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DRUGS

French police bust major Marseille drug ring

French police said Friday that they had smashed a major drug trafficking ring in the southern city of Marseille, a key hub in the trans-Mediterranean cannabis and cocaine trade where several people are killed each year in turf wars.

French police bust major Marseille drug ring
General view taken of the Cite de la Castellane housing project where the drug trafficking ring was based. Photo: AFP
Eight people were taken into custody following Monday's raid in the notorious Castellane housing estate, the nexus of the city's drug trade, regional police chief Eric Arella said at a press conference.
   
Around 250 officers took part in the operation, which netted 200 kilogrammes of cannabis resin and nine weapons, including two AK-47 assault rifles, as well as a grenade, two bullet-proof vests and 30,000 euros in cash.
   
Around 20 people accused of having various roles in the drugs business, from lookouts to “nannies” (a person in charge of hiding drugs) to a ringleader, were arrested.
   
Eight were charged with drug smuggling, criminal conspiracy and weapons offences and placed in preventive custody, Marseille's public prosecutor 
Xavier Tarabeux said.
 
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Arella said around 900 drug deals worth 40,000 to 50,000 euros ($46,000-$58,000) take place daily in Castellane, an estate of tower blocks home to 7,000 people famous for producing football legend Zinedine Zidane.
   
One of the eight suspects is a syndicate leader, Arella added.
   
Two are fugitives from justice who had been sentenced to jail time for drug smuggling late last year, Tarabeux added.
 
'See you soon'
 
During the raid police took a picture of a hut where deals were conducted and where marijuana prices were listed on a sign, with the message “Enjoy smoking up and see you soon!”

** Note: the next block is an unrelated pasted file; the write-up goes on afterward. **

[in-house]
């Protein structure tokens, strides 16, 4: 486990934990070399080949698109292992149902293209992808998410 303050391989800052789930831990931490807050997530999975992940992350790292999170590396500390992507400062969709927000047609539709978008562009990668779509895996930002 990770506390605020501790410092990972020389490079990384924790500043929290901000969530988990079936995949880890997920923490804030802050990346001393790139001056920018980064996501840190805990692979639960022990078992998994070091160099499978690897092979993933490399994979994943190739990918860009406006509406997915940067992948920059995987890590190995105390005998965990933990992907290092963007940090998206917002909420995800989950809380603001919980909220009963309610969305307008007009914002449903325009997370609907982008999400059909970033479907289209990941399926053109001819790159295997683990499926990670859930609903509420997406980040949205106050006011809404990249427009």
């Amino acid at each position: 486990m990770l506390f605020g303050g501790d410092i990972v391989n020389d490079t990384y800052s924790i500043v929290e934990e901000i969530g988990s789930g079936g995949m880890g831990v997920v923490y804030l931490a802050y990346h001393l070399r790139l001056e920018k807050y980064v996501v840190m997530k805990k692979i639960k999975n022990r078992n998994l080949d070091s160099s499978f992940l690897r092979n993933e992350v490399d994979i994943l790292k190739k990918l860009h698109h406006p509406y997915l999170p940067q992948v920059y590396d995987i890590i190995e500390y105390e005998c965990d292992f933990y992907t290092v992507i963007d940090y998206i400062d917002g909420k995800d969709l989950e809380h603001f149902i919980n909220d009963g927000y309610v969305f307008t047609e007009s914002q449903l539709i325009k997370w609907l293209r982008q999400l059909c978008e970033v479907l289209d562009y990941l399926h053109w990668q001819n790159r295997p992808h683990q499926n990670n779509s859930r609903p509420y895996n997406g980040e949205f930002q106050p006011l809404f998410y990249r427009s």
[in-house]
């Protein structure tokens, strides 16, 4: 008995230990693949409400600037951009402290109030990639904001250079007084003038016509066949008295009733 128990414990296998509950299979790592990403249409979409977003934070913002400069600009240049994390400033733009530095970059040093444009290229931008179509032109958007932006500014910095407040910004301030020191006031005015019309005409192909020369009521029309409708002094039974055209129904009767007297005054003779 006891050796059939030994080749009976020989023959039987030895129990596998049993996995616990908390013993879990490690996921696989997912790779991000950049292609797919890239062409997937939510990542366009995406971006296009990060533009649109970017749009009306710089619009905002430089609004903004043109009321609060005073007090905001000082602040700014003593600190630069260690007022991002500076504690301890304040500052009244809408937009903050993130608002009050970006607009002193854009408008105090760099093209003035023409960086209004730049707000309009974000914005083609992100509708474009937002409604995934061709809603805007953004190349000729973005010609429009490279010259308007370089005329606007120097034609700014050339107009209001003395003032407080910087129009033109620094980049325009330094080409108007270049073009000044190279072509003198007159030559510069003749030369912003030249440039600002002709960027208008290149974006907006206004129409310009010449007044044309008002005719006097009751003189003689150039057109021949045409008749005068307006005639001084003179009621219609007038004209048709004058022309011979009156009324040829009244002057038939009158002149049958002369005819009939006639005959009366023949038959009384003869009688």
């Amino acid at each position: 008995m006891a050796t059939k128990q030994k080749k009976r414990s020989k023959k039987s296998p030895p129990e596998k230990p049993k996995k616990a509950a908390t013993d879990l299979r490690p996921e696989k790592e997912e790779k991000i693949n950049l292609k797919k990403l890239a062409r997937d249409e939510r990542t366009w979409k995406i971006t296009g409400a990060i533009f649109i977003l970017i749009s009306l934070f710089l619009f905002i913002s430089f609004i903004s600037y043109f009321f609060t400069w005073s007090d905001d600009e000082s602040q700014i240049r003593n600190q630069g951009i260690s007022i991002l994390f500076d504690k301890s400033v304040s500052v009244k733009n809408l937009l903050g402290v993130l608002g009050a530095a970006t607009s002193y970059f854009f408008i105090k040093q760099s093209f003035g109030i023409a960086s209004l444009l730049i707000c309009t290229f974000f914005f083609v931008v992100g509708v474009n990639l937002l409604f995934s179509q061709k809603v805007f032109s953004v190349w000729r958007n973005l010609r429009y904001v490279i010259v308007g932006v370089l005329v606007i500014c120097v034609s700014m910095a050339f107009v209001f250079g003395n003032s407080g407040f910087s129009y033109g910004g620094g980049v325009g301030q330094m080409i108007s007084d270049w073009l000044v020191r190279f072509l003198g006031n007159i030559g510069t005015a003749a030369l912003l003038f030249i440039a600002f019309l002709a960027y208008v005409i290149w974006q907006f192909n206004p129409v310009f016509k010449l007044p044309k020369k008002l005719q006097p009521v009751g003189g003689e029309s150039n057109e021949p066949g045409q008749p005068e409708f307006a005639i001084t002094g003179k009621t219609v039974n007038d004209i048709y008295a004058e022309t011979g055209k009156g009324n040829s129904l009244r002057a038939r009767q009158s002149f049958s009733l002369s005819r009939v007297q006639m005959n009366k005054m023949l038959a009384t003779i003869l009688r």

The arrests come two weeks after a young man was gunned down on a Saturday night in Marseille's scenic Old Port, the latest victim of the city's drug 
wars which have been blamed for 12 deadly shootings so far this year, nearly as much as in all of 2017.
   
In a sign of the brazenness of the city's gangs, a group of around 10 gunmen travelling by car besieged a rundown housing estate in the city's north on a recent weekday afternoon.
   
The attackers, who wore balaclavas, fired into the air with AK-47s next to a social centre and then aimed at police while making their getaway.
 
A video of the incident, which a resident caught on camera, went viral on social media, prompting an outcry over the sense of lawlessness and absence of the state in Marseille.
   
On a visit to the city the following day President Emmanuel Macron expressed concern over the violence and pledged to come up with a national plan to combat drug trafficking by July.

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WEATHER

IN PICTURES: How floods and a bin strike left Marseille submerged in waste

Torrential rain hit the city of Marseille in the south of France on Sunday and Monday, just days after local waste collectors ended a week-long strike, leading to fears of "catastrophic" waste making its way to the ocean.

IN PICTURES: How floods and a bin strike left Marseille submerged in waste
A man stands on a beach covered with cans following heavy rains and a strike of waste collectors in Marseille on October 5th. Photo: Nicolas TUCAT / AFP.